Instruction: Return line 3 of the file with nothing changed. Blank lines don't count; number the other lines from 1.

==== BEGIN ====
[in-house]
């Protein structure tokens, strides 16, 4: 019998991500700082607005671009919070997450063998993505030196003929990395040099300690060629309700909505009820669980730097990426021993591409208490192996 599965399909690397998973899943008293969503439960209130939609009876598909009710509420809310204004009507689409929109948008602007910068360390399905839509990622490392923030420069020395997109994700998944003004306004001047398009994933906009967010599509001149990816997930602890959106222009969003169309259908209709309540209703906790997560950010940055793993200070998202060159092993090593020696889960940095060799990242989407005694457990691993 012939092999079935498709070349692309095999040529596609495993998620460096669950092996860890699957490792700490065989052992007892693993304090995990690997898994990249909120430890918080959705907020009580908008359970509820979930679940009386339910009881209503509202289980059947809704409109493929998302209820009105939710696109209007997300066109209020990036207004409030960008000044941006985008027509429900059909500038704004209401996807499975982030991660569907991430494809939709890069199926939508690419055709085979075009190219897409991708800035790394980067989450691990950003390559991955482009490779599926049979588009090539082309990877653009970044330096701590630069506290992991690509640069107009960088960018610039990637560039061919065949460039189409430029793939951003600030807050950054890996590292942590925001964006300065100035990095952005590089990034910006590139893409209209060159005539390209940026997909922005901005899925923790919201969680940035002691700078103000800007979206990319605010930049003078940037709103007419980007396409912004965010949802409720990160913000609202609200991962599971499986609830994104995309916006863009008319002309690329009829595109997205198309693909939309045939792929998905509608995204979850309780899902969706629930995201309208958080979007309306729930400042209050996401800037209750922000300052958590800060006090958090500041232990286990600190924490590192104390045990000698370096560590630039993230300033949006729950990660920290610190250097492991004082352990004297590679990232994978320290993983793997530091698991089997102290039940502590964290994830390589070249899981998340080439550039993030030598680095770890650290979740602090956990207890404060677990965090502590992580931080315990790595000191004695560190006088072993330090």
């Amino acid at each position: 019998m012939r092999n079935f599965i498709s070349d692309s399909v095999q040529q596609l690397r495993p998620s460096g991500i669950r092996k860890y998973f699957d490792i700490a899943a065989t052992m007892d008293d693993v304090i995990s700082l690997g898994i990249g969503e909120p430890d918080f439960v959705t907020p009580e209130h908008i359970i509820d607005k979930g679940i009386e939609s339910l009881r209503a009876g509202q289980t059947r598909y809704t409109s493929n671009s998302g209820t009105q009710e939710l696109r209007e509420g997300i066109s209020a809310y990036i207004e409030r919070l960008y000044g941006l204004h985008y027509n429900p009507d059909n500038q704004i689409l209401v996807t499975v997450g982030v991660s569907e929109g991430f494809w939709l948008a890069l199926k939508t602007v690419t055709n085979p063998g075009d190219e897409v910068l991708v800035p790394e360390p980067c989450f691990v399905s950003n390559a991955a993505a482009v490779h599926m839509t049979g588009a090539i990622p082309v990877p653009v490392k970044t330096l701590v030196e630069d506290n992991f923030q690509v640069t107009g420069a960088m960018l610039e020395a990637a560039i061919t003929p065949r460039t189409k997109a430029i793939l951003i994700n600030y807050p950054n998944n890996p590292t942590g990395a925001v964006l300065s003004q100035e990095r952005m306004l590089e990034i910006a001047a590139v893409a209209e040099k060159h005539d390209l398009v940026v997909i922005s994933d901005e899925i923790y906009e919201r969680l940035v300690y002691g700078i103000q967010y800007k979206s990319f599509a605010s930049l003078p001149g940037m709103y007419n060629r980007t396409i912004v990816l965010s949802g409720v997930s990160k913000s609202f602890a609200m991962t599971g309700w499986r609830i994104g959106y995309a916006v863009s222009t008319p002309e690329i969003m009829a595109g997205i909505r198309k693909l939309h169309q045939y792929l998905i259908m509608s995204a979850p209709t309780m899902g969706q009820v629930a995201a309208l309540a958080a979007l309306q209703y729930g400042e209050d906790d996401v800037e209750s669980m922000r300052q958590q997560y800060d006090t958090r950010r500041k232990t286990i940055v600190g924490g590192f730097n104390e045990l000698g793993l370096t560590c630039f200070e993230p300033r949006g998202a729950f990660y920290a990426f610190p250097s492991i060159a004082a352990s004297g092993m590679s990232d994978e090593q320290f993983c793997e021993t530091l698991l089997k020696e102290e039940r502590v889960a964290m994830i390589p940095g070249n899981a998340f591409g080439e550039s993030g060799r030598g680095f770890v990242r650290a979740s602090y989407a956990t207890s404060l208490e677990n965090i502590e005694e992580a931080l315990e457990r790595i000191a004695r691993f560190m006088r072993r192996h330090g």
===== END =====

């Amino acid at each position: 019998m012939r092999n079935f599965i498709s070349d692309s399909v095999q040529q596609l690397r495993p998620s460096g991500i669950r092996k860890y998973f699957d490792i700490a899943a065989t052992m007892d008293d693993v304090i995990s700082l690997g898994i990249g969503e909120p430890d918080f439960v959705t907020p009580e209130h908008i359970i509820d607005k979930g679940i009386e939609s339910l009881r209503a009876g509202q289980t059947r598909y809704t409109s493929n671009s998302g209820t009105q009710e939710l696109r209007e509420g997300i066109s209020a809310y990036i207004e409030r919070l960008y000044g941006l204004h985008y027509n429900p009507d059909n500038q704004i689409l209401v996807t499975v997450g982030v991660s569907e929109g991430f494809w939709l948008a890069l199926k939508t602007v690419t055709n085979p063998g075009d190219e897409v910068l991708v800035p790394e360390p980067c989450f691990v399905s950003n390559a991955a993505a482009v490779h599926m839509t049979g588009a090539i990622p082309v990877p653009v490392k970044t330096l701590v030196e630069d506290n992991f923030q690509v640069t107009g420069a960088m960018l610039e020395a990637a560039i061919t003929p065949r460039t189409k997109a430029i793939l951003i994700n600030y807050p950054n998944n890996p590292t942590g990395a925001v964006l300065s003004q100035e990095r952005m306004l590089e990034i910006a001047a590139v893409a209209e040099k060159h005539d390209l398009v940026v997909i922005s994933d901005e899925i923790y906009e919201r969680l940035v300690y002691g700078i103000q967010y800007k979206s990319f599509a605010s930049l003078p001149g940037m709103y007419n060629r980007t396409i912004v990816l965010s949802g409720v997930s990160k913000s609202f602890a609200m991962t599971g309700w499986r609830i994104g959106y995309a916006v863009s222009t008319p002309e690329i969003m009829a595109g997205i909505r198309k693909l939309h169309q045939y792929l998905i259908m509608s995204a979850p209709t309780m899902g969706q009820v629930a995201a309208l309540a958080a979007l309306q209703y729930g400042e209050d906790d996401v800037e209750s669980m922000r300052q958590q997560y800060d006090t958090r950010r500041k232990t286990i940055v600190g924490g590192f730097n104390e045990l000698g793993l370096t560590c630039f200070e993230p300033r949006g998202a729950f990660y920290a990426f610190p250097s492991i060159a004082a352990s004297g092993m590679s990232d994978e090593q320290f993983c793997e021993t530091l698991l089997k020696e102290e039940r502590v889960a964290m994830i390589p940095g070249n899981a998340f591409g080439e550039s993030g060799r030598g680095f770890v990242r650290a979740s602090y989407a956990t207890s404060l208490e677990n965090i502590e005694e992580a931080l315990e457990r790595i000191a004695r691993f560190m006088r072993r192996h330090g």